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HSBC buys RBS's India retail, commercial bank ops

LONDON/MUMBAI (Reuters) - HSBC HoldingsHSBA.L said it would buy the Indian retail and commercial banking businesses of Royal Bank of ScotlandRBS.L as the part-nationalised UK bank continues its retreat from overseas markets.

A woman passes offices of Royal Bank of Scotland (RBS) in the City of London October 13, 2008. REUTERS/Luke MacGregor/Files

HSBC said it would pay a premium of up to $95 million over the tangible net asset value (TNAV) of the businesses when the deal is completed, probably in the first half of next year.

The price will be reduced if bad debts in the business increase during the next two years.

The deal could end up being neutral or even costing RBS, as the TNAV could be near neutral or negative and a deterioration in bad debts in the next two years could wipe out the premium.

Overseas lenders have been stepping up their presence in India, a fast-growing market that restricts foreign participation in banking.

This week, Japan’s Sumitomo Mitsui Financial Group agreed to buy 4.5 percent of mid-sized Indian lender Kotak Mahindra Bank for $296 million.

HSBC, Standard Chartered and Citigroup have the biggest presence in India among foreign lenders.

RBS, 83 percent owned by the UK government, has sold a string of small non-core businesses in recent weeks as it refocuses on its key strengths.

It is reversing a decade-long international expansion drive and has raised over $2.5 billion from exiting or selling over 20 businesses in the last 14 months.

It will still have a presence in Asia’s third-largest economy.

“Our commitment to our wholesale and investment banking, transaction services and private banking businesses in India remains unchanged,” said Madan Menon, RBS’ India head of global banking and markets.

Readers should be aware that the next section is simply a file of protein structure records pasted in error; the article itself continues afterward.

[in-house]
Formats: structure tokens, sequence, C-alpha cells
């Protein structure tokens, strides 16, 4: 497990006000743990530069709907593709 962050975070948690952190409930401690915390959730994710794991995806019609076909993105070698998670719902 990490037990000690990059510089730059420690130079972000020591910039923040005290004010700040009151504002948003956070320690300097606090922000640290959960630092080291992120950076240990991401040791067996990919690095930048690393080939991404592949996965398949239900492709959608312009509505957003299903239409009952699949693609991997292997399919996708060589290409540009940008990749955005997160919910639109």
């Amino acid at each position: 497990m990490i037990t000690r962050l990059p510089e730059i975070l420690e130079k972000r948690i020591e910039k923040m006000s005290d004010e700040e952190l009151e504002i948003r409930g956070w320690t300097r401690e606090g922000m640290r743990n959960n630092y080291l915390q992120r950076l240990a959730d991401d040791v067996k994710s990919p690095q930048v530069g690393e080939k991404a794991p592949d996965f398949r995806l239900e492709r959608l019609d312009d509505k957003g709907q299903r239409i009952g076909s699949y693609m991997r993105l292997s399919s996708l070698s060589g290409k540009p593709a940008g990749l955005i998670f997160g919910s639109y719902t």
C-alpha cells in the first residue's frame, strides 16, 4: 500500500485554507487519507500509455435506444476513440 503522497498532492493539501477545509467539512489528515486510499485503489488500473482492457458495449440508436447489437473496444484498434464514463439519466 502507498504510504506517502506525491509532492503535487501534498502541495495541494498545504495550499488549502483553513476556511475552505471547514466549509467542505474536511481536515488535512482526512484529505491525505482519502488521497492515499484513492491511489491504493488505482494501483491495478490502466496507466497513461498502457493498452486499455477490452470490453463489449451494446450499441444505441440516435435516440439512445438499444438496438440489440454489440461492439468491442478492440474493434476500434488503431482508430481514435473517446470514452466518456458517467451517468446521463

HSBC is buying operations from RBS with 1.1 million customers, over 1,800 staff and 31 branches. The portfolios had a gross asset value of $1.8 billion at the end of March.

HSBC currently has about 2 million customers and 50 branches across 29 cities in the hard-to-enter Indian market.

India’s central bank limits the participation of foreign lenders in the country, but many overseas banks have been looking to enter or expand their presence in a country on track to grow by more than 8 percent this year.

Last week, Dutch lender Rabobank moved a step closer to setting up its own banking unit in India by cutting its stake in midsize local lender Yes Bank.

Goldman Sachs has applied for a banking licence in the country, while Australia and New Zealand Banking Group is planning a return to India after a 10-year absence.

UK-based Standard Chartered recently raised $530 million in the first-ever issue of Indian depositary receipts (IDRs), move that was less about raising capital than about boosting its profile in India.

Reporting by Steve Slater and Prashant Mehra; Editing by David Cowell